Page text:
1. Maybe the right political calculus is to *propose* Medicare-for-all as the initial bargaining position, but be willing to fall back to something more like Part M. But don't waste energy negotiating with ourselves.

      (I suppose there's a danger that starting with single-payer would inflate the hopes of the faction that regards anything less as a betrayal, and they'd team up with the right to destroy anything that sounds like less.)

      1. I think at this point proposing single-payer upfront and then retreating from that position would be the kiss of death. It would make the eminently sensible positions proposed in the original post seem like a way of sneaking single-payer in via the back door. (Yes, yes, I know, but at the present moment single-payer from the get-go is dead in the water.) I'm fairly sure the OP positions are likely to be popular on their own if presented clearly enough and with an eye to the voters who need to be and can be convinced. I particularly like the appeal in each case to the self-interest of the group in the middle–their premiums will go down if the 50-64 bunch is moved out of the exchanges and onto Medicare–as well as the self-interest of the 50-64 population.

        One problem with the ACA as presented is that it was clearly the result of a lot of negotiation, so the sausage could be seen unpleasantly being made. Taking a strong "Medicare for ages 50-64" stand and sticking with it stands a better chance given the current Congress, I think.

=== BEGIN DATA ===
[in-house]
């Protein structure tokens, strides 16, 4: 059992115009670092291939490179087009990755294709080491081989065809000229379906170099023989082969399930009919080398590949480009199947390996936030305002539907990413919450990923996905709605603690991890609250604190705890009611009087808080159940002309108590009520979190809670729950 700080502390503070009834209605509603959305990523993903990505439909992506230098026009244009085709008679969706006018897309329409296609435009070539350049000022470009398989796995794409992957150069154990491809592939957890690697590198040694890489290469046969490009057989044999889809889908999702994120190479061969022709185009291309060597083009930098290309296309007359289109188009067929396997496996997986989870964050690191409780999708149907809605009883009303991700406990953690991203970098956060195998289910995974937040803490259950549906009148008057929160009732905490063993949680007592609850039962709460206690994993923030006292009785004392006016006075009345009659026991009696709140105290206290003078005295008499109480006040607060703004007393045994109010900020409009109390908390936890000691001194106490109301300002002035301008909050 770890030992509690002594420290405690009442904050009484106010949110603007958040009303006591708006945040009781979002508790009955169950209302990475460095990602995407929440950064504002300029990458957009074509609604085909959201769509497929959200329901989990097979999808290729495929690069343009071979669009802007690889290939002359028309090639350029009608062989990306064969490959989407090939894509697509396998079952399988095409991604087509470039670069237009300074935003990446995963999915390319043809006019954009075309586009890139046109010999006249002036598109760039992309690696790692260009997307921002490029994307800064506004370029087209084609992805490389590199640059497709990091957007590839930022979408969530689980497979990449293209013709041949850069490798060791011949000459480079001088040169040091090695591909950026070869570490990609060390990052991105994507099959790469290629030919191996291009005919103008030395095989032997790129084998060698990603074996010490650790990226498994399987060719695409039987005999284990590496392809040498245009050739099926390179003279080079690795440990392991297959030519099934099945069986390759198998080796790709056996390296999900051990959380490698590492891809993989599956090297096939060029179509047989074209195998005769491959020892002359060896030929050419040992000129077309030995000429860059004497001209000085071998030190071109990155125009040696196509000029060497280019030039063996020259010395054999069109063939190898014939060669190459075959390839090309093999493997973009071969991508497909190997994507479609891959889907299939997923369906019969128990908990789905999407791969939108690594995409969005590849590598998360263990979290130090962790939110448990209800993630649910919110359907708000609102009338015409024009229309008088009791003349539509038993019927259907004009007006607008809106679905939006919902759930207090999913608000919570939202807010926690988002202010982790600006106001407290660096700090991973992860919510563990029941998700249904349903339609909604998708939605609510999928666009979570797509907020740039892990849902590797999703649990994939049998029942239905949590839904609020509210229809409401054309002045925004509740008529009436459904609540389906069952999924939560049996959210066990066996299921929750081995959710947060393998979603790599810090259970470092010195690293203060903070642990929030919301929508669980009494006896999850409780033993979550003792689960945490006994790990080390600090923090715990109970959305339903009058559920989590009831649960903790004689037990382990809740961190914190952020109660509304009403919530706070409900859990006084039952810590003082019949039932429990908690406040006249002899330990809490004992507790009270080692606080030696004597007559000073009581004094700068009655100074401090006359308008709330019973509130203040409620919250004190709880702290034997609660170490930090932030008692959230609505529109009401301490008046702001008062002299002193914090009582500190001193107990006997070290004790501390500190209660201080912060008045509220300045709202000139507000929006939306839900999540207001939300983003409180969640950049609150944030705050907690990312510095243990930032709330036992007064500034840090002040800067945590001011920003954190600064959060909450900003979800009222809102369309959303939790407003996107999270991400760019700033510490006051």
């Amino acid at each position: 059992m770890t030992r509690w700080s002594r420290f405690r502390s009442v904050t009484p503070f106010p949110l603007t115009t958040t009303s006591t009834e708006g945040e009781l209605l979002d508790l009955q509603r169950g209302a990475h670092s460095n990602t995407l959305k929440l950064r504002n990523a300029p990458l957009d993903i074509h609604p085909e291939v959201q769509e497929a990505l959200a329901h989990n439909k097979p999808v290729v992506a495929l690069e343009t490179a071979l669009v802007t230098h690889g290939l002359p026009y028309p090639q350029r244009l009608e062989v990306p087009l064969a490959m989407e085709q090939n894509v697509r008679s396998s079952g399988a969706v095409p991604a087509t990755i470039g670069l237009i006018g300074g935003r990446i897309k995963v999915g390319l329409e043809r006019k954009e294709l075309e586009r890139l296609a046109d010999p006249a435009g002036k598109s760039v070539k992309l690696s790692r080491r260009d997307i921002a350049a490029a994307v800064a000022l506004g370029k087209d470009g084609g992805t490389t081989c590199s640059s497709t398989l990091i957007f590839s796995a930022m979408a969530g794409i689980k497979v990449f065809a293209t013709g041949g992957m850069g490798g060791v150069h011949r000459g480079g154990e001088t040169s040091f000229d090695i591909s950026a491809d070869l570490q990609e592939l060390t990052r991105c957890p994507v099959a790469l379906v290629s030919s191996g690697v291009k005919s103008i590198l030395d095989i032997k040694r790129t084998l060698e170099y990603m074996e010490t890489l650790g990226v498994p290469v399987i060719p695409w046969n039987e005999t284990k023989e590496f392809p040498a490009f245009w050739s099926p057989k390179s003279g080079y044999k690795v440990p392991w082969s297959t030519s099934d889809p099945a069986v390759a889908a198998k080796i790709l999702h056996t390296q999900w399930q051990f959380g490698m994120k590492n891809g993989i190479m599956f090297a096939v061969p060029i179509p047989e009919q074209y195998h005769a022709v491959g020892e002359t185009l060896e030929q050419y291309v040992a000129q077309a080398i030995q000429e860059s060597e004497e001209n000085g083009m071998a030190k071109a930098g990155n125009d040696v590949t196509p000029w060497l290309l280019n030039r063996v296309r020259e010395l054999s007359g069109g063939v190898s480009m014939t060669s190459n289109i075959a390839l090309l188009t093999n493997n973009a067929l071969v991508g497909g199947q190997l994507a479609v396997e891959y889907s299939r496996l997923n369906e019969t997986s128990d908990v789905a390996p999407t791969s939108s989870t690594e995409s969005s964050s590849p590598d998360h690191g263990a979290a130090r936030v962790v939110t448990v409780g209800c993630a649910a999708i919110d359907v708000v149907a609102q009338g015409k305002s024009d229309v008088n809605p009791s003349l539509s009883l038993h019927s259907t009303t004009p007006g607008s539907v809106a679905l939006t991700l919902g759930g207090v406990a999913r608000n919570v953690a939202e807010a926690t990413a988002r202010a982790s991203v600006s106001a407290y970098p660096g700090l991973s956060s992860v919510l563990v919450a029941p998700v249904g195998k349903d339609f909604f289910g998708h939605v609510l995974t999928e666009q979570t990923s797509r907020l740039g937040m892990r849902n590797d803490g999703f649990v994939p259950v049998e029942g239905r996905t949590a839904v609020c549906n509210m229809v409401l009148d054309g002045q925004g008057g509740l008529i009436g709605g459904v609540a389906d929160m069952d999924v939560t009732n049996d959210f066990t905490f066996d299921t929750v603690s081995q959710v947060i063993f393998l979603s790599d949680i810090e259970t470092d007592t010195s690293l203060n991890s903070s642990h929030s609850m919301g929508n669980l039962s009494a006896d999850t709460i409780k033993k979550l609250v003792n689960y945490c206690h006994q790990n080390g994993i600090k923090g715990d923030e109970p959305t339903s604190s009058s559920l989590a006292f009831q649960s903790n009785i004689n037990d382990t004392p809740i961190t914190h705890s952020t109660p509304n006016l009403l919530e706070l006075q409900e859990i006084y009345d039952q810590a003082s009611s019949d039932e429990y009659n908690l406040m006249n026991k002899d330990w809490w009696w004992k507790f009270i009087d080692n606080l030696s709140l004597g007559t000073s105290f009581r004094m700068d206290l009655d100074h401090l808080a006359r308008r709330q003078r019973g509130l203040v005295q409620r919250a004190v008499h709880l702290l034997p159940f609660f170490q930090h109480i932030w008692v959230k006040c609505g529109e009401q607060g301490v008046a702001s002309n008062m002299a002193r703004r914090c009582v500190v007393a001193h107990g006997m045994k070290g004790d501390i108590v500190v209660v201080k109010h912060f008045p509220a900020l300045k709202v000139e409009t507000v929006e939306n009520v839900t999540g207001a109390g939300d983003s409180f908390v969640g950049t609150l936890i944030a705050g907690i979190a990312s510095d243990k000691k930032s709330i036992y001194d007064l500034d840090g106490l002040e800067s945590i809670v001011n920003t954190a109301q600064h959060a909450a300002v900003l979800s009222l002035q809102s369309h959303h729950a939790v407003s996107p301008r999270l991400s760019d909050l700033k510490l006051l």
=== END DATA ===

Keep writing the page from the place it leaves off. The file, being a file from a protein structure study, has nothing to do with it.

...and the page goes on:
3. I'm all for universal health care of some sort, but I can't go along with a system of blank checks for such health care, or the other extreme of price controls. These will just end up eventually either degrading service or transferring all wealth to health care providers and the administrators of same, with no assurance of more or better care. Honestly, we would be better off just repealing Obamacare and relying on charity again.

    1. This translates to, "I'm all for universal health care of some sort, but I'm opposed to anything that would bring about universal health care."

          1. OK. Compulsory insurance with community rating. Government subsidies of premiums when they exceed a certain percentage of income. Price controls. Government-specified required minimum benefits. Copays limited to $429/yr (in 2014, per wikipedia) and deductibles chosen by the buyer, from $184 to $1534/yr. Various other government interventions. Premiums of a few hundred dollars a month.

          2. So suppose we just ask the Swiss to send us an English translation of their law, and get Congress to pass it unchanged. Are you in favor of that?

        1. Do you understand what it is that insurance companies do? The idea that there are no price controls in the American health care system is false.

          1. Yes. Insurance companies impose price controls. That is one of their two primary functions, the other being risk pooling.

          2. Yes, they negotiate prices with providers, but that is essentially a normal market operation. Calling it price controls is a misnomer.

          3. If it is truly a negotiation, rather than the government acting as an enforced monopsony (i.e., the only allowable purchaser), then there is little or no difference. In that case, the provider is free to walk away from the deal and negotiate with another buyer. But if the government is the sole purchaser and can say "Take this price or go out of business", then it is not a negotiation, but price control. And there are intermediate situations, such as Medicaid, where providers are free to refuse, but are thereby precluded from so much of the market that their freedom to refuse is de facto minimal rather than de jure precluded.

    2. OK, at first, I thought this was sarcasm. But then, looking at aajax's comment-history, I see that he's actually serious! Amazing! Poe's Law strikes again! Of course, no point in arguing with him. But just … wow, didn't expect to see such a lovely instance of Poe's Law.